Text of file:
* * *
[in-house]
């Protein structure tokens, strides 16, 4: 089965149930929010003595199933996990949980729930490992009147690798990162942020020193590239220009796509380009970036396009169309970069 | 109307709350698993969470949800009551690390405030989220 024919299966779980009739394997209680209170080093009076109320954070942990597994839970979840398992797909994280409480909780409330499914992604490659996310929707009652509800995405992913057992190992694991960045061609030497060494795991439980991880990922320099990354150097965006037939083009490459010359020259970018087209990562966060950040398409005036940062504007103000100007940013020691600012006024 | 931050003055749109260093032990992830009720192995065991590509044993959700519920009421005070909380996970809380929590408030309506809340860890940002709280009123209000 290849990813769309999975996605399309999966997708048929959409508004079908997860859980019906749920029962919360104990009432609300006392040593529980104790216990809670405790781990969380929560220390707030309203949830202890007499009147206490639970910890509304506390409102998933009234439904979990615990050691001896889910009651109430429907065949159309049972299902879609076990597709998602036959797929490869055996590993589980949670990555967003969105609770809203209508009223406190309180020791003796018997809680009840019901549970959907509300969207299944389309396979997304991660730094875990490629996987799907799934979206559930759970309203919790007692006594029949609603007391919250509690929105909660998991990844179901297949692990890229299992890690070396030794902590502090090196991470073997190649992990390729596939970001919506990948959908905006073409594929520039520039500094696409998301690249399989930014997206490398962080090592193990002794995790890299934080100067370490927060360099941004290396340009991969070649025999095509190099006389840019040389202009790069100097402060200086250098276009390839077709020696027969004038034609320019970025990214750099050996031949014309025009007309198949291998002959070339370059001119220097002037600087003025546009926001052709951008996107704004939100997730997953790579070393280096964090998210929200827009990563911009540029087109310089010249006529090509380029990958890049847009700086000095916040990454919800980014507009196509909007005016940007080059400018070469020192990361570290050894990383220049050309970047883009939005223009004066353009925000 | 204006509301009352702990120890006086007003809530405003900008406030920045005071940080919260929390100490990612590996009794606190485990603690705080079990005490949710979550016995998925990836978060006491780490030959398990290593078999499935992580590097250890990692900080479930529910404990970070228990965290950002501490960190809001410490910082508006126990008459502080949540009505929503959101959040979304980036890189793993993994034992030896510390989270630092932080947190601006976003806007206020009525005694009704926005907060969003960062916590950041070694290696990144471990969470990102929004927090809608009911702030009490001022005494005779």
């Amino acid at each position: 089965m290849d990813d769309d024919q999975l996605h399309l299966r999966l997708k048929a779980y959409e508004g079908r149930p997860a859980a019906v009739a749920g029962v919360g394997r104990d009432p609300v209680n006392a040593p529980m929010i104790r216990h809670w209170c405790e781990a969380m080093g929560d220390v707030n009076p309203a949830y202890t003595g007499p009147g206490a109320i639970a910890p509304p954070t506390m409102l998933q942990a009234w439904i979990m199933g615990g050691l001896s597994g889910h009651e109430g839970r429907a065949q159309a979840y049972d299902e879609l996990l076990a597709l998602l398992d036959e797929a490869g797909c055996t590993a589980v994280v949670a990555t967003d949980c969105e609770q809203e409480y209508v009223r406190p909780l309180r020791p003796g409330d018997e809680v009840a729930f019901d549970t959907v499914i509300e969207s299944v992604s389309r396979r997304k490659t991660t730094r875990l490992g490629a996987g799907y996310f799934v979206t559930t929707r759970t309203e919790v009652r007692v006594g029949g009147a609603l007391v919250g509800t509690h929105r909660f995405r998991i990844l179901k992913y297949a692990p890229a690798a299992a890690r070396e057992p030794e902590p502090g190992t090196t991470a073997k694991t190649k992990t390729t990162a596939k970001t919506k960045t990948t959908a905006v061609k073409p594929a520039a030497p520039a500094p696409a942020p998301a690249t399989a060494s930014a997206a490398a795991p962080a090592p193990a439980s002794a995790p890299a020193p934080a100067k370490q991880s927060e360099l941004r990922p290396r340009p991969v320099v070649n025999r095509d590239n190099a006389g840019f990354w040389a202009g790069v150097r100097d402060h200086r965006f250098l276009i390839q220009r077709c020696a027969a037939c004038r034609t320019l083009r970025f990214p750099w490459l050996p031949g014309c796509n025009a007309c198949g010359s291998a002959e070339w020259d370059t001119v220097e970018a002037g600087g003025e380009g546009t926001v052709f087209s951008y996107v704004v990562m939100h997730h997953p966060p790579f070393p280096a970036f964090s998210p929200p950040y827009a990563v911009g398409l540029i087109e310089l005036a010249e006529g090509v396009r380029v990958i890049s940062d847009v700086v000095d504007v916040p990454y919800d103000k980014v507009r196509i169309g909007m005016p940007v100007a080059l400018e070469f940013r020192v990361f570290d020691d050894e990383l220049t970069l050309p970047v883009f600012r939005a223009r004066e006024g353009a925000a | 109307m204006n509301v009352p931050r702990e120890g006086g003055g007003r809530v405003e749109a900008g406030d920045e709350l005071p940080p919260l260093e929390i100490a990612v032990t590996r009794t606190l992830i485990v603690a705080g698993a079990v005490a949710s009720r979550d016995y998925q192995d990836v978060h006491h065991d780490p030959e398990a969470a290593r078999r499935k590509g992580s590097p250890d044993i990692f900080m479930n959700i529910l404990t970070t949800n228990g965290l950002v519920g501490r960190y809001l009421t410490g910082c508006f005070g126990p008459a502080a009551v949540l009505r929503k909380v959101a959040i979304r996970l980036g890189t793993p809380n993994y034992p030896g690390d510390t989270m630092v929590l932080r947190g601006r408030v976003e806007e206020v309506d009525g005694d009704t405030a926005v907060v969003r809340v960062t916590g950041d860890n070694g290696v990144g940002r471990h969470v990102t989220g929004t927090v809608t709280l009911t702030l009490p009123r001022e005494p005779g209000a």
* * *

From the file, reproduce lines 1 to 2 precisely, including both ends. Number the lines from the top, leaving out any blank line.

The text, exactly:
[in-house]
């Protein structure tokens, strides 16, 4: 089965149930929010003595199933996990949980729930490992009147690798990162942020020193590239220009796509380009970036396009169309970069 | 109307709350698993969470949800009551690390405030989220 024919299966779980009739394997209680209170080093009076109320954070942990597994839970979840398992797909994280409480909780409330499914992604490659996310929707009652509800995405992913057992190992694991960045061609030497060494795991439980991880990922320099990354150097965006037939083009490459010359020259970018087209990562966060950040398409005036940062504007103000100007940013020691600012006024 | 931050003055749109260093032990992830009720192995065991590509044993959700519920009421005070909380996970809380929590408030309506809340860890940002709280009123209000 290849990813769309999975996605399309999966997708048929959409508004079908997860859980019906749920029962919360104990009432609300006392040593529980104790216990809670405790781990969380929560220390707030309203949830202890007499009147206490639970910890509304506390409102998933009234439904979990615990050691001896889910009651109430429907065949159309049972299902879609076990597709998602036959797929490869055996590993589980949670990555967003969105609770809203209508009223406190309180020791003796018997809680009840019901549970959907509300969207299944389309396979997304991660730094875990490629996987799907799934979206559930759970309203919790007692006594029949609603007391919250509690929105909660998991990844179901297949692990890229299992890690070396030794902590502090090196991470073997190649992990390729596939970001919506990948959908905006073409594929520039520039500094696409998301690249399989930014997206490398962080090592193990002794995790890299934080100067370490927060360099941004290396340009991969070649025999095509190099006389840019040389202009790069100097402060200086250098276009390839077709020696027969004038034609320019970025990214750099050996031949014309025009007309198949291998002959070339370059001119220097002037600087003025546009926001052709951008996107704004939100997730997953790579070393280096964090998210929200827009990563911009540029087109310089010249006529090509380029990958890049847009700086000095916040990454919800980014507009196509909007005016940007080059400018070469020192990361570290050894990383220049050309970047883009939005223009004066353009925000 | 204006509301009352702990120890006086007003809530405003900008406030920045005071940080919260929390100490990612590996009794606190485990603690705080079990005490949710979550016995998925990836978060006491780490030959398990290593078999499935992580590097250890990692900080479930529910404990970070228990965290950002501490960190809001410490910082508006126990008459502080949540009505929503959101959040979304980036890189793993993994034992030896510390989270630092932080947190601006976003806007206020009525005694009704926005907060969003960062916590950041070694290696990144471990969470990102929004927090809608009911702030009490001022005494005779």